When the deadliest catch is your own finger: how to remove a fish hook

Summer is upon us. So I thought this would be an appropriate post.

While some of you may not need this post, I suck at fishing. I am about as graceful casting with a fly rod as a bull in a china store. (Henry says no one has been to a china store since 1900. Maybe a bull in a Chihuly glass art exhibit is a more hip/modern metaphore?) Anyways, point is, I get a lot of fish hooks stuck in my hand.

If you can’t just pull the thing out (which sometimes you can), the problem is that the barb on the end of the hook is doing its job.

Slide01 Namely, the barb is getting caught in your flesh and not letting the hook come out the same way it went in. Here are three sweet tricks to “override” the barb:

1. Block the barb. If you have a needle you can advance it right along the fishhook and use it to cover the end of the barb. Then just pull the fishhook out at the same time as the needle.

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2. Go forward instead of backwards. Surprisingly, this seems to work as a general concept in life too. The barb keeps the hook from backing out, but if you push the hook forward, the barb has nothing to get stuck on. This seems counterintuitive because it requires pushing the hook through perfectly good skin instead of just backing out of the old hole. But the alternative is living with a fishhook in your hand forever, and I think that would do terribly for your dating life. Push the hook forward through the skin, cut the barb end off using a pair of pliers/cutters, and then back the hook out.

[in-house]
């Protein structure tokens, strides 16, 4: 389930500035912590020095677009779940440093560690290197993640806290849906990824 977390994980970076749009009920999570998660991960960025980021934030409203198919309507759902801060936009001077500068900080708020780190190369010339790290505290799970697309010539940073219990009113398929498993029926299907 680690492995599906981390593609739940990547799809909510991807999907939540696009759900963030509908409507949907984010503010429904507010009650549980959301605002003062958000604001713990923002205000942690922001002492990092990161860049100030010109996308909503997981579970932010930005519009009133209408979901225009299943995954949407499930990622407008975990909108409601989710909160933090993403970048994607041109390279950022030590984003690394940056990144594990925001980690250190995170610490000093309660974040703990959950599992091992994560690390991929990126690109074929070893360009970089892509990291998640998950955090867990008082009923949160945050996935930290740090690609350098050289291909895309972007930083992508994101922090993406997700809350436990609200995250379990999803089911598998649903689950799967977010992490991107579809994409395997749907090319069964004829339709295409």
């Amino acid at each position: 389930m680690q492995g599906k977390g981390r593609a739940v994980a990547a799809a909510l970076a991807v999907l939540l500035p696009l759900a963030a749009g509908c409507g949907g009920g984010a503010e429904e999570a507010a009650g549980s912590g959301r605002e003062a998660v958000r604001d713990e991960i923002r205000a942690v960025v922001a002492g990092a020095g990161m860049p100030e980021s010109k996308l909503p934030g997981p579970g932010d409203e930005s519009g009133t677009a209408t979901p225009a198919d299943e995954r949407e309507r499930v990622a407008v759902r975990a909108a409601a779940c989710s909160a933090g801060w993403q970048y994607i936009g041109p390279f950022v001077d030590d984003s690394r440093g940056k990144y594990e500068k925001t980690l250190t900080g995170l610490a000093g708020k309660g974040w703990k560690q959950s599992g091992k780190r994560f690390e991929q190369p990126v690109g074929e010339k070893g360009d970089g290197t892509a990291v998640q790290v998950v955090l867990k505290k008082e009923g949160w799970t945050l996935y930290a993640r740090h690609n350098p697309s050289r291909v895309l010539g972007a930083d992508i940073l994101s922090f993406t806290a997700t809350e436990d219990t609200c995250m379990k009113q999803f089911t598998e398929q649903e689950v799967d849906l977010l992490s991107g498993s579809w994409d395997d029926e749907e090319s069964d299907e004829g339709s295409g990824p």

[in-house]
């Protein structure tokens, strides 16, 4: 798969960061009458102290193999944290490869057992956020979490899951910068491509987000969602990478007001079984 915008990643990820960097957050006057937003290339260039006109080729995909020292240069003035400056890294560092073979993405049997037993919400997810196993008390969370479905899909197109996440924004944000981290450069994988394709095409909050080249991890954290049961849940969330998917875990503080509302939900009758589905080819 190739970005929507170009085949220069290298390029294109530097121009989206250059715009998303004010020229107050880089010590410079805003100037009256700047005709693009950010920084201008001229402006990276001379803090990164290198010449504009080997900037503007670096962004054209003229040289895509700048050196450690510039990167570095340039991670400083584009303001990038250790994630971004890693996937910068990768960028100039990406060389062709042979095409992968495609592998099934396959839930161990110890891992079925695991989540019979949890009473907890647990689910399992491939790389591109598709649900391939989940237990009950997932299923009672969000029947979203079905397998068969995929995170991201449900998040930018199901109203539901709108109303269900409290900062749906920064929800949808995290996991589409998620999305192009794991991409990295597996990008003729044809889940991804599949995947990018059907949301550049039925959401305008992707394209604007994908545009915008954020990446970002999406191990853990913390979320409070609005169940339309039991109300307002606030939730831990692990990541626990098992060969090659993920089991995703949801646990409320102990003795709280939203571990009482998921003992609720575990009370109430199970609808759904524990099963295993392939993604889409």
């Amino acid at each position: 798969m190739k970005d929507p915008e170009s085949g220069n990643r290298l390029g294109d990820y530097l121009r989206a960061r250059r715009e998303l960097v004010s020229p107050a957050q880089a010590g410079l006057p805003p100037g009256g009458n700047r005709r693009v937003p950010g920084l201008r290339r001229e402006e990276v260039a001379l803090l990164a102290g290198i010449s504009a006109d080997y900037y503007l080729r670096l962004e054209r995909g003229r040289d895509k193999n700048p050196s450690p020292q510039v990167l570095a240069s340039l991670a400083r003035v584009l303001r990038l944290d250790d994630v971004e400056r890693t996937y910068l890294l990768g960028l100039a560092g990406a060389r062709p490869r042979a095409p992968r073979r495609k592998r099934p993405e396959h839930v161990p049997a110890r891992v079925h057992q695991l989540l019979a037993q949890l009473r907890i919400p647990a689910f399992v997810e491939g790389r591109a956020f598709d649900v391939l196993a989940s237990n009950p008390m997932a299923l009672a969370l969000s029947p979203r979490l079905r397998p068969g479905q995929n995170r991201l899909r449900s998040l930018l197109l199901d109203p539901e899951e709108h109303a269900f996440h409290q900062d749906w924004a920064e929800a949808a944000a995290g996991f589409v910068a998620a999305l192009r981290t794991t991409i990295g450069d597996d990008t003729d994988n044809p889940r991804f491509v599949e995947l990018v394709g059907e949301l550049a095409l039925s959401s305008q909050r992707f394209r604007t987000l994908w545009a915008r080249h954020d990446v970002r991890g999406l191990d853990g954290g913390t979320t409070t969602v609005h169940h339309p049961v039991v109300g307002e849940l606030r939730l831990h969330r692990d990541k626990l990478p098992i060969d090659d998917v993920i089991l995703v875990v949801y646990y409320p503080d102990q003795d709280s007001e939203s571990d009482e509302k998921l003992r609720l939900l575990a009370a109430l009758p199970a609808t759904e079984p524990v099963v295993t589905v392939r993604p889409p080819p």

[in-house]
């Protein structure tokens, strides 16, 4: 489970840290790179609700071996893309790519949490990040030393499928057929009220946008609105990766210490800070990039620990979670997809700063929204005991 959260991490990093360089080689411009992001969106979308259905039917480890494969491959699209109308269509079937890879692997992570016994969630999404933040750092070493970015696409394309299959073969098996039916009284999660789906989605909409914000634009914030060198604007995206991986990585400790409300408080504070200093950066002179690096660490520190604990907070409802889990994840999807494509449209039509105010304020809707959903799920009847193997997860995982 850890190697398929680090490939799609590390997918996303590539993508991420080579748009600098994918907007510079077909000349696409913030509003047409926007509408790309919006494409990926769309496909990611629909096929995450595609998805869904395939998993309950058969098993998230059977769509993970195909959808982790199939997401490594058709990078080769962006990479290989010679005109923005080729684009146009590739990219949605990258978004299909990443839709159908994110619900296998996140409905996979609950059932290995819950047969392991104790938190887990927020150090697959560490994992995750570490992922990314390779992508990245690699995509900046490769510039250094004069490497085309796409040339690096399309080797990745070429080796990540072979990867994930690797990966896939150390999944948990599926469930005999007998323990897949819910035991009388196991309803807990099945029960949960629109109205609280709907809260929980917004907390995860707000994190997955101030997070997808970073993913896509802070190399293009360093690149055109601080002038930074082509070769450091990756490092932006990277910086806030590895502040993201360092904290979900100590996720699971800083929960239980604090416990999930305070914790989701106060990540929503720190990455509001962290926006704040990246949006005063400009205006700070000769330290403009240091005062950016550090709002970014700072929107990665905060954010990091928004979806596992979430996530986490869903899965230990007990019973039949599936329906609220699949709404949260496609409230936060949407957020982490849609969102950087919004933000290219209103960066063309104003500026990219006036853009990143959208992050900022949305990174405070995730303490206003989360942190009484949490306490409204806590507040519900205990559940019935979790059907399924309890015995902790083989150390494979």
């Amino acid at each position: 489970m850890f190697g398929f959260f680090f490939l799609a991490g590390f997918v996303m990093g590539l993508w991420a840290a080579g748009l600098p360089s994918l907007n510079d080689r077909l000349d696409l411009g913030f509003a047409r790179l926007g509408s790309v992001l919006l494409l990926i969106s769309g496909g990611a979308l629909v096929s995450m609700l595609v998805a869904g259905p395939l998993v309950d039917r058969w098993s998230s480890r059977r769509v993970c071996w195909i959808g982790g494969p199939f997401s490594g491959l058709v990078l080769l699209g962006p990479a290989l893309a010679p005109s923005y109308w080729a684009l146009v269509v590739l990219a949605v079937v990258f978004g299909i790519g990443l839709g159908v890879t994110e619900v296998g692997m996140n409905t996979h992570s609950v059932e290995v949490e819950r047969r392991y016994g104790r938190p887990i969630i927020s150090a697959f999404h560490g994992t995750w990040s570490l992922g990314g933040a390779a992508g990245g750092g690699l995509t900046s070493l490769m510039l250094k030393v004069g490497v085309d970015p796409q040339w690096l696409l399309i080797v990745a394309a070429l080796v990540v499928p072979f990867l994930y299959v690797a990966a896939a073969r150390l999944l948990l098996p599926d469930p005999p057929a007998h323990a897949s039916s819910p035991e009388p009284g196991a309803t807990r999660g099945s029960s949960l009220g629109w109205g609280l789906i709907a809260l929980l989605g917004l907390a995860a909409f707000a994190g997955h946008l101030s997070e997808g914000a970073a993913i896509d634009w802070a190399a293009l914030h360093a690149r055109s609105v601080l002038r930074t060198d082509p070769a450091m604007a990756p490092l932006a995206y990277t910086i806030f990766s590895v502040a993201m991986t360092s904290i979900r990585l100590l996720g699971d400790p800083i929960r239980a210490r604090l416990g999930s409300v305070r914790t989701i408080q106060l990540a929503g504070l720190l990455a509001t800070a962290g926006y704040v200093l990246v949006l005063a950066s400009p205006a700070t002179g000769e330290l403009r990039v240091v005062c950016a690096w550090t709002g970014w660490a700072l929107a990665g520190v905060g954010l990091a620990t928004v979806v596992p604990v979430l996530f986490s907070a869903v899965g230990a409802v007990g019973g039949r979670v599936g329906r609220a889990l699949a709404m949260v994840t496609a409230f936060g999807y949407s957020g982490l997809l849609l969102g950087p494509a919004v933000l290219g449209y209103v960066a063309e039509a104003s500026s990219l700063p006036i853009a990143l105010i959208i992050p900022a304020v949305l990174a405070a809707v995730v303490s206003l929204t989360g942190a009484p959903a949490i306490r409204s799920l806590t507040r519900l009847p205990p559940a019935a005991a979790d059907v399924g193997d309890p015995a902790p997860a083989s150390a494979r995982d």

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3. Don’t be wuss, just tie a string around it and pull. This is my personal favorite method. This worked when you needed to get your tooth out in time for the tooth fairy and it works with a fish hook too. Tie a piece of fishing line or string around the shaft. Then while applying pressure on the eye of the hook to force the back of the hook down and back, pull on the string fast and hard. Make sure the string you’re pulling is perpendicular to the shaft of the hook. You may pull out a tiny bit of flesh behind the barb, but the barb is usually small, so you’ll survive. Just cover it up with a piece of gauze/band-aid.

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Hope that helps! Post some fishing pics in the comments below to celebrate being able to fish without a paralyzing fear of fish hooks anymore. Also feel free to thank me with an invite the next time you’re cooking some freshly caught fish.

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